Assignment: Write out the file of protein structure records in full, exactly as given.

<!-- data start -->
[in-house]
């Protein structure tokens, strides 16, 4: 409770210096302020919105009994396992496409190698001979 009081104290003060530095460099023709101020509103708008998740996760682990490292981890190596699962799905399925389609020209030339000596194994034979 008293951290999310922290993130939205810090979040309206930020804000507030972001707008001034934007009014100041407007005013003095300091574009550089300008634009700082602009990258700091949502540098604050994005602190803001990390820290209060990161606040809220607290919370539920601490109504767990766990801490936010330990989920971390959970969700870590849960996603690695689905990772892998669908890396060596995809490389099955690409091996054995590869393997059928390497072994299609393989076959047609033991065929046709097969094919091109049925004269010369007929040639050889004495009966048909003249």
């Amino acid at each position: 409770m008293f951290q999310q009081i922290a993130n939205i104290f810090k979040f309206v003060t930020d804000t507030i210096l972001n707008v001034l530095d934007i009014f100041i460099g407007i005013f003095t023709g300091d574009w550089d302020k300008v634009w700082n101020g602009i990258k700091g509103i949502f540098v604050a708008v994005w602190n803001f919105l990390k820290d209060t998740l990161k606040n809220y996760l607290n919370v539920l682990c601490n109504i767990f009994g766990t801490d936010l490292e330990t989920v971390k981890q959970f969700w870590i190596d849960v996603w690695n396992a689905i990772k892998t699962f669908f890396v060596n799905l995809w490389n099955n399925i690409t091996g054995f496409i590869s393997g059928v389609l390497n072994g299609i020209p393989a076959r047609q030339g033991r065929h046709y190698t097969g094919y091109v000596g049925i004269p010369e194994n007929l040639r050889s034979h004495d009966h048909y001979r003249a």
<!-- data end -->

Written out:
[in-house]
């Protein structure tokens, strides 16, 4: 409770210096302020919105009994396992496409190698001979 009081104290003060530095460099023709101020509103708008998740996760682990490292981890190596699962799905399925389609020209030339000596194994034979 008293951290999310922290993130939205810090979040309206930020804000507030972001707008001034934007009014100041407007005013003095300091574009550089300008634009700082602009990258700091949502540098604050994005602190803001990390820290209060990161606040809220607290919370539920601490109504767990766990801490936010330990989920971390959970969700870590849960996603690695689905990772892998669908890396060596995809490389099955690409091996054995590869393997059928390497072994299609393989076959047609033991065929046709097969094919091109049925004269010369007929040639050889004495009966048909003249």
């Amino acid at each position: 409770m008293f951290q999310q009081i922290a993130n939205i104290f810090k979040f309206v003060t930020d804000t507030i210096l972001n707008v001034l530095d934007i009014f100041i460099g407007i005013f003095t023709g300091d574009w550089d302020k300008v634009w700082n101020g602009i990258k700091g509103i949502f540098v604050a708008v994005w602190n803001f919105l990390k820290d209060t998740l990161k606040n809220y996760l607290n919370v539920l682990c601490n109504i767990f009994g766990t801490d936010l490292e330990t989920v971390k981890q959970f969700w870590i190596d849960v996603w690695n396992a689905i990772k892998t699962f669908f890396v060596n799905l995809w490389n099955n399925i690409t091996g054995f496409i590869s393997g059928v389609l390497n072994g299609i020209p393989a076959r047609q030339g033991r065929h046709y190698t097969g094919y091109v000596g049925i004269p010369e194994n007929l040639r050889s034979h004495d009966h048909y001979r003249a």